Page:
Decidedly different from the masterful sci-fi horror original, Aliens in its own right is a thrilling action/suspense sequel that launched the series -- really re-created the series in its own image -- and took no prisoners. Boasting a colorful and memorable cast, the film hits all the right emotional notes. Sigourney Weaver owns the character Ripley, but she has plenty of talent to work off. From Michael Biehn's reluctant corporal-turned-commander to Jenette Goldstein's tough-as-nails Vasquez, to Bill Paxton's quote-making-masterpiece as doomsayer Private Hudson, to Lance Henrikson's quiet but emotional performance as the android Bishop, you feel for the characters and their hopeless situation of escaping from hundreds of Aliens.

James Cameron's ultimate strength remains in weaving memorable characters to a well-paced plot and action. (Did I mention James Horner's score is awesome?) Once caveat is that length does not necessarily make a film better, so I'll have to disagree with him that his 1991 director's cut (157 minutes) is better than the original theatrical cut (135 minutes). I have to side with the studio that the twenty minutes of footage actually serve to draw out the lengthy beginning of the film -- you don't even see an Alien until well-over an hour in. While this works in Jaws, I didn't feel it worked to make a better film here. In the original, Ridley is rescued, you get her situation, get the urgency of the colony, and bam-- we are on our way. Forty-five minutes of tension is plenty before all-hell breaks loose, but either way, Aliens still stands up as one impressive piece of action-filmmaking.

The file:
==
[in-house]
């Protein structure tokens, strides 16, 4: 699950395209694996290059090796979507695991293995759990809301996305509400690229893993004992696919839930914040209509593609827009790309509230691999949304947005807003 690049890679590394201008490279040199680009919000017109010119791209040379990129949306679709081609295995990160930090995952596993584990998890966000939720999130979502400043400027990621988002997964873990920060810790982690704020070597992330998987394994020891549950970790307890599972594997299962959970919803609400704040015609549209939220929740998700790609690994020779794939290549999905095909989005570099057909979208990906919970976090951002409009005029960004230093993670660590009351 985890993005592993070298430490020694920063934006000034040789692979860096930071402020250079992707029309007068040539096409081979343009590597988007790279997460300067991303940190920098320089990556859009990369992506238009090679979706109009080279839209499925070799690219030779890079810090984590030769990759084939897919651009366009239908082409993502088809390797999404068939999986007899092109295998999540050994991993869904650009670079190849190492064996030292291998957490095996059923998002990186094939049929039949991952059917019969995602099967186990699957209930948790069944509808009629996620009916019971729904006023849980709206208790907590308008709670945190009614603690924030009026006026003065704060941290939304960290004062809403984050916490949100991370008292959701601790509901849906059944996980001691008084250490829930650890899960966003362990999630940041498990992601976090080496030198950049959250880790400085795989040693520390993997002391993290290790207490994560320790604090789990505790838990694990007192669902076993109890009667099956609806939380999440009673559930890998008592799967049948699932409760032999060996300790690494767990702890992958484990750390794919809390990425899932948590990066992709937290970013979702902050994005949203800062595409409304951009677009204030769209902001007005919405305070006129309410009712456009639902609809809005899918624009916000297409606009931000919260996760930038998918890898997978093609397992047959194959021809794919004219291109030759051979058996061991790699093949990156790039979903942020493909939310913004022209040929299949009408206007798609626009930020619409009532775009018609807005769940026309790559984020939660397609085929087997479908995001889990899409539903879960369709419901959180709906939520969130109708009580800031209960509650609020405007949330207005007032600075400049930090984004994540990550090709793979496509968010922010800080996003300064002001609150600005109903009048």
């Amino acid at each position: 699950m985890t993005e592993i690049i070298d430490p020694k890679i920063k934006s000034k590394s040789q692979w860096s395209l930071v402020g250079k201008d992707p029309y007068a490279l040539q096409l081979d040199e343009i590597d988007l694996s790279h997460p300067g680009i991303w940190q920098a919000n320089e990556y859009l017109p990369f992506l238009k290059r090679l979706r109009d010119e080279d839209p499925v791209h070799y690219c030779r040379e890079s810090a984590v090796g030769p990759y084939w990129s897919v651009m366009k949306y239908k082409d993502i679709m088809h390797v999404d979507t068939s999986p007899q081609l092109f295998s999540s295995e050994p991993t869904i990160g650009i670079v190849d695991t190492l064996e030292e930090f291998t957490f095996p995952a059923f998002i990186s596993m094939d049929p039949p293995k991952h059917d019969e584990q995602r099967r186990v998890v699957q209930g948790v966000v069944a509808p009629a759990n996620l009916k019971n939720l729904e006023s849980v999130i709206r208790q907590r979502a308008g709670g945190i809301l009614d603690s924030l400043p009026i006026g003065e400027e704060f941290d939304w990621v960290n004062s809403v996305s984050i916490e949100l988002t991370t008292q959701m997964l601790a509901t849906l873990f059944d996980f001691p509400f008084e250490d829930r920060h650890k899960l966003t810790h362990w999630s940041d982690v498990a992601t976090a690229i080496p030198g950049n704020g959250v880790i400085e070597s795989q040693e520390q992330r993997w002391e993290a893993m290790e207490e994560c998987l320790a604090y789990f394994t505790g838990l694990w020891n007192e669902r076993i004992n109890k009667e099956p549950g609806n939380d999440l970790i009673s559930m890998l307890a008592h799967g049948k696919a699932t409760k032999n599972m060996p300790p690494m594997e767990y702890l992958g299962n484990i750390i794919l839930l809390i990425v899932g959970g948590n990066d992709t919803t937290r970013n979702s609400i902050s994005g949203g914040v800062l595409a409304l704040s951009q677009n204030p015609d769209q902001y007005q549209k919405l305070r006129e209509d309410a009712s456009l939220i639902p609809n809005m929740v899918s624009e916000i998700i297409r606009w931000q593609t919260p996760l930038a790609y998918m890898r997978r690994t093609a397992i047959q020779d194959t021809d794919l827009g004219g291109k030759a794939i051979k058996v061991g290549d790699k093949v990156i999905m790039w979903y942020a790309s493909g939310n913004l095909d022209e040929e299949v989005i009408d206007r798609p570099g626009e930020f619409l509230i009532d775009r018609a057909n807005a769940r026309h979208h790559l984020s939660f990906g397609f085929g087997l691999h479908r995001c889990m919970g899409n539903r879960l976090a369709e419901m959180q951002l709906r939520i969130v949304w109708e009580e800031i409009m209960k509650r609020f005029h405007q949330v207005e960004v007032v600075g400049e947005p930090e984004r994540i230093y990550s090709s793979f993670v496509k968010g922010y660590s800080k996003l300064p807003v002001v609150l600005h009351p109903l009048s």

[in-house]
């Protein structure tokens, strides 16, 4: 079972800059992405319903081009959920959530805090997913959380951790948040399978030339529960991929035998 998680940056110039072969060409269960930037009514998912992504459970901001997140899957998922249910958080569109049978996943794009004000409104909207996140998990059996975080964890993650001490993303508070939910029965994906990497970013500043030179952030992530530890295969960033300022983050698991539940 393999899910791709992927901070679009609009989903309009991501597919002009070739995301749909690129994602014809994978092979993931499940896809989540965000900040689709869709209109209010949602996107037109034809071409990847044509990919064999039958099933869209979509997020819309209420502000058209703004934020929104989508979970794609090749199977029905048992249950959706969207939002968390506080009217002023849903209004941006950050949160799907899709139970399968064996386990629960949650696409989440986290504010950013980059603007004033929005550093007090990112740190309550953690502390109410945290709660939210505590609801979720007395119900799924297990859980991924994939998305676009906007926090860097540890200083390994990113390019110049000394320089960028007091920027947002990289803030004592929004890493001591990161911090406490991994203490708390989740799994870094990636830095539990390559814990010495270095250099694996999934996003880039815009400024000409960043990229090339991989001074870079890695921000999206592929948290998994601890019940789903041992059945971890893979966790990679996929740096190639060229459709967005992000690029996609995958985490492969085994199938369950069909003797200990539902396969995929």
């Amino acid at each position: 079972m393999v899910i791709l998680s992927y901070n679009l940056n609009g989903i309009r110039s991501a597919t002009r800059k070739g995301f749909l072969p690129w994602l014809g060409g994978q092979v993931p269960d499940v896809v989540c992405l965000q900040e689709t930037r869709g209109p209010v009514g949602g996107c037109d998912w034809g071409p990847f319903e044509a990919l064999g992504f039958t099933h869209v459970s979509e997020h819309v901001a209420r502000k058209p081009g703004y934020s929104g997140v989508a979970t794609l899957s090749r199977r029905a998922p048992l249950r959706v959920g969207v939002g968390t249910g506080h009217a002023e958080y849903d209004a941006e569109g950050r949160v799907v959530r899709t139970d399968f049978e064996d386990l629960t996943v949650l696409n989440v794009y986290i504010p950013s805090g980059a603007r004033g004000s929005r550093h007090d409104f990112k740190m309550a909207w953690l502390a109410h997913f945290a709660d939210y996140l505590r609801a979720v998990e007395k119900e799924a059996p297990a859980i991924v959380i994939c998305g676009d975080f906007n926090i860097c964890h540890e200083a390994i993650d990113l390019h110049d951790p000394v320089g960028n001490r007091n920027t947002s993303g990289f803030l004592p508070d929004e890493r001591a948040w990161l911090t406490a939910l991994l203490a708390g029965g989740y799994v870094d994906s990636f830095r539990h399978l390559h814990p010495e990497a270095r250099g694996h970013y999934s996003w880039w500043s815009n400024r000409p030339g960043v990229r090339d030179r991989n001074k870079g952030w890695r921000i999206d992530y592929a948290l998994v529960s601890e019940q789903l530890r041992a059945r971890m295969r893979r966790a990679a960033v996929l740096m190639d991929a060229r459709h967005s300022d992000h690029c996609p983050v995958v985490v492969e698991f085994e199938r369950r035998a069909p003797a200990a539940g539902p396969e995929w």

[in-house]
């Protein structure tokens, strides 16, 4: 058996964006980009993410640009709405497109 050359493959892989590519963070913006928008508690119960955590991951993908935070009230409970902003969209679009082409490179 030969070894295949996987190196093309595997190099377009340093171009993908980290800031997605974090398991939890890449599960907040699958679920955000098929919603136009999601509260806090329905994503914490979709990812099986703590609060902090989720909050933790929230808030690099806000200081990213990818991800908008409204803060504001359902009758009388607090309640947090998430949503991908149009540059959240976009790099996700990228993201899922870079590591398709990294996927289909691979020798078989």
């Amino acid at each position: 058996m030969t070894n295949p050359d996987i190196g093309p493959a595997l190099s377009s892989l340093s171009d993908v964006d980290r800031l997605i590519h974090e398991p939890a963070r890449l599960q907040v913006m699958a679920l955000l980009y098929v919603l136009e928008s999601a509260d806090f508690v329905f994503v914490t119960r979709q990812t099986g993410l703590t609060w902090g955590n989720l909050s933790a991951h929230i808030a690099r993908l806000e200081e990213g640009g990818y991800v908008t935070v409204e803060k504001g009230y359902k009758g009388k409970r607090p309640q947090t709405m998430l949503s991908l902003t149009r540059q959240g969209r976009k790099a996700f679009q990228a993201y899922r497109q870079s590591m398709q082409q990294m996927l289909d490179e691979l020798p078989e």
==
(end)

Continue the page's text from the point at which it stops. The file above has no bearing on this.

No comments: